June 4th, 2019 | by

You have to be invested in building a culture of coaching – both for Customer Success and Sales teams – that instills the good habits needed to realize that vision.

Coaching sales skills is absolutely clutch. It’s gotta be there. It can’t take days off. It requires executive level sponsorship and involvement. And it needs to manifest itself in smart, repeatable process.

Here are three things we’re trying right now to root down a coaching culture.

1. Coach at the call level

To be effective, you have to coach when the moment is fresh. That means live conversations.

When you’re a small company, you have a major advantage in this regard! When everyone is within earshot of each other, you’re inherently around when coaching opportunities pop up. For example, you hear the new SDR getting hammered by a prospect, and as soon as the call ends, you can approach them, break down what happened, and provide a couple of strategies to try next time that issue arises.

Just-in-time coaching, in other words.

But as you grow, this advantage fades.

Managers are in their offices. CSMs, AEs, and SDRs are spread around the office, or even across the globe. And the opportunity to hear the calls happens by chance or not at all – because the opportunity cost is too high to plan for it.

Luckily, in this great era of sales enablement, there are options to capture and coach the conversations your team has.

When coaching on the call, focus on:

  • coach time management and pacing
  • key call objectives
  • soundbite tagging

PRO TIP: Build a library of best practices in the best calls. Require your sales management team to log a certain number of hours per week in call review, and create a process around delivering and reviewing the feedback.

Read it: The Sales Performance Bell Curve: A Blueprint for Turning Average Performers into Top Reps

2. Standardizing with a common language

How are different actions defined on your team?

High-performing sales terms should have a standardized vocabulary across the team. A strong sales culture encourages conformity in the way you strategically discuss accounts, calls, and opportunities.

This has several benefits:

  • It’s massively efficient. A common language lets teams skip lengthy definitions – and miscommunication when things change.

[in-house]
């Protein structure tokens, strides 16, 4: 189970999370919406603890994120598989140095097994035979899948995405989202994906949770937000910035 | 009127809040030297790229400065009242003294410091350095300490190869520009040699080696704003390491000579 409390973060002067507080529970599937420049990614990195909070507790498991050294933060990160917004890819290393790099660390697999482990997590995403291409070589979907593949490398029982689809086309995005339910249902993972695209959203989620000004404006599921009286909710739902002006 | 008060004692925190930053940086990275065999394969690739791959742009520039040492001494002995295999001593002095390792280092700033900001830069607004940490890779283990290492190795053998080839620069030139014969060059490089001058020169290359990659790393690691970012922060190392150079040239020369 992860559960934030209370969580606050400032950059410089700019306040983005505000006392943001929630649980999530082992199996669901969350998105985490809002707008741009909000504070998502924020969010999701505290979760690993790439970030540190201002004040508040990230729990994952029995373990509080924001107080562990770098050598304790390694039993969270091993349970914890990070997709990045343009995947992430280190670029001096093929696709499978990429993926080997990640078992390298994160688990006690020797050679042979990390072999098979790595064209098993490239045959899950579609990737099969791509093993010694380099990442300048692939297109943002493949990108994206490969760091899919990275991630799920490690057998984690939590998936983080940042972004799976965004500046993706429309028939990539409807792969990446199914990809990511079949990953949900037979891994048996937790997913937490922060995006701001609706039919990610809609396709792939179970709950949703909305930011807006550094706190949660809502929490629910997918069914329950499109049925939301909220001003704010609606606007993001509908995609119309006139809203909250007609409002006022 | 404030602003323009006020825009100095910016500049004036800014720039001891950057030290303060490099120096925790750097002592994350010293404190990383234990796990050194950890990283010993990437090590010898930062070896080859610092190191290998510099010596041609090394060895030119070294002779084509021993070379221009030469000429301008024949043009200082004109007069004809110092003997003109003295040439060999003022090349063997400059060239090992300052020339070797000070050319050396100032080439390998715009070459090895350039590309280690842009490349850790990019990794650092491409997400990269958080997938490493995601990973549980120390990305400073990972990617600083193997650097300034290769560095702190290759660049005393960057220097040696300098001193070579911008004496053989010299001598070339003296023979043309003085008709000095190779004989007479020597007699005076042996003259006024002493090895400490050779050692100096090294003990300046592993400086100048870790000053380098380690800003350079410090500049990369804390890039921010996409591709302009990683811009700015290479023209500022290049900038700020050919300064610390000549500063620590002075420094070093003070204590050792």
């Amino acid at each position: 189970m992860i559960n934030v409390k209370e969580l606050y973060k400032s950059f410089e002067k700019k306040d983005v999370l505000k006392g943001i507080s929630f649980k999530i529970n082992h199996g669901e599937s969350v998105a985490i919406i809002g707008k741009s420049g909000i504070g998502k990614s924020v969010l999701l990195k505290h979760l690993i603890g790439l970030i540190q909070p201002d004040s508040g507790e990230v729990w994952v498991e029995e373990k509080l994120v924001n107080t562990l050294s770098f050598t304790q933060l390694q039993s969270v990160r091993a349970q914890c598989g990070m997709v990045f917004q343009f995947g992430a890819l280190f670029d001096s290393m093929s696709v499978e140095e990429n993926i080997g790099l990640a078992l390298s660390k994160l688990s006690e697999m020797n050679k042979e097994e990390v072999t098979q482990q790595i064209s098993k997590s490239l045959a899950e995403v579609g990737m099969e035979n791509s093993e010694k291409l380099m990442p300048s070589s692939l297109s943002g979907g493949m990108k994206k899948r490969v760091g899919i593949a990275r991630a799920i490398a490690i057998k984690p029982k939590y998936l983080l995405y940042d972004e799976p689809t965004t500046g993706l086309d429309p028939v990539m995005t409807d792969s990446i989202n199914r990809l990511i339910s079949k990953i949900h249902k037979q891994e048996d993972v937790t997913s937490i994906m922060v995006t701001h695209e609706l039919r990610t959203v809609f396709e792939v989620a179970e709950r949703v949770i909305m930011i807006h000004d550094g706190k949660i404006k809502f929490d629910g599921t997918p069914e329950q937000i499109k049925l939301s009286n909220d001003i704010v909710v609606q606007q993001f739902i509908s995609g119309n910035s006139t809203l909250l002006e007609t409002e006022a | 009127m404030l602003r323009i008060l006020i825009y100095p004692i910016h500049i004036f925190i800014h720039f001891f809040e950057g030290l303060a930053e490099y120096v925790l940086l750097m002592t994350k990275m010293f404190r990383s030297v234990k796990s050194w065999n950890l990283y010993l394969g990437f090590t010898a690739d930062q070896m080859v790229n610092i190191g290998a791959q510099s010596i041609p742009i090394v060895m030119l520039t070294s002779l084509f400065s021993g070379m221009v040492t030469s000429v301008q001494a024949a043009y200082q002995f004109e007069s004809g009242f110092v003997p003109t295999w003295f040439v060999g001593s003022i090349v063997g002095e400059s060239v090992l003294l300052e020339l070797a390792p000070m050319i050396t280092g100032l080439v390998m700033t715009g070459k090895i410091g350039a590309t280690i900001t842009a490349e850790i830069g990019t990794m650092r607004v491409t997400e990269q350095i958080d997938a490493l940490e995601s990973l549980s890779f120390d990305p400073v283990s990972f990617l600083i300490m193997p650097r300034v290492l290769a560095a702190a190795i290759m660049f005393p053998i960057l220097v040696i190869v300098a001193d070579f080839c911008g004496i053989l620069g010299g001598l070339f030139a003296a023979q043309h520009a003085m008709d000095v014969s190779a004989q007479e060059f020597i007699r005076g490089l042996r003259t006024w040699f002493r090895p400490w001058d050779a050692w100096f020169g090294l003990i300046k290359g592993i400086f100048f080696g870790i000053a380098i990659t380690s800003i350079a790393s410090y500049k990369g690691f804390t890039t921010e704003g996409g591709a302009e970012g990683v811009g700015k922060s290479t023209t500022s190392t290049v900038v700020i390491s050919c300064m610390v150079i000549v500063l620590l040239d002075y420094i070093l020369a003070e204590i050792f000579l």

• It improves forecasting: Pipeline and forecasting – new sales, customer retention, up-selling, etc. – has an integrity to it that didn’t exist before, as everyone agrees on the definitions.

…not to mention, it avoids a lot of confusion!

3. Ritualize celebration of small wins

Strong cultures require clear identities. A fast way to forge a team identity (and avoid sales burnout) is to celebrate wins – even the small wins that come as part of your cycle.

Maybe that’s 30 seconds of Queen’s “We Are the Champions” when a deal is closed. Maybe it’s a round of applause, or banging the gong.

Sales organizations often celebrate the big wins at sales kick-off events and quarterly company-wide meetings. But it’s the small wins that create bonds.

One of our customer success managers likes to play “walk-up music” when upgrade wins happen. Whenever an opportunity is closed/won, the whole team learns about it by hearing a colleague’s theme music.  Everyone stops what they’re doing to recognize the accomplishment. There’s an element of surprise, a big reveal, and just a couple nice moments of feeling great for your teammates.

There are countless ways to do this, but the point is to know who you are as a team, then BE that identity – without apology.

High-performing teams have clear communication, a common language, and celebrate individual wins as a team.



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About the author

David Sill

David Sill built an inside sales engine for PC Helps Support, Inc. (now known as Vitalyst) that posted 14 consecutive years of high-margin, YoY revenue growth from inside sales, including two private equity-sponsored liquidity events and one dividend recapitalization. After PC Helps, he went solo as a sales coach and consultant, helping both smaller start-ups and established inside sales teams leverage the power of effective storytelling. This led to David's affiliation with Redwood Shores-based Zyme Solutions, who brought him in to launch an inside sales function for the first time in that company's 10+ year history as a leader in the Channel Data Management (CDM) space. He resides in suburban Philadelphia with his wife and four daughters.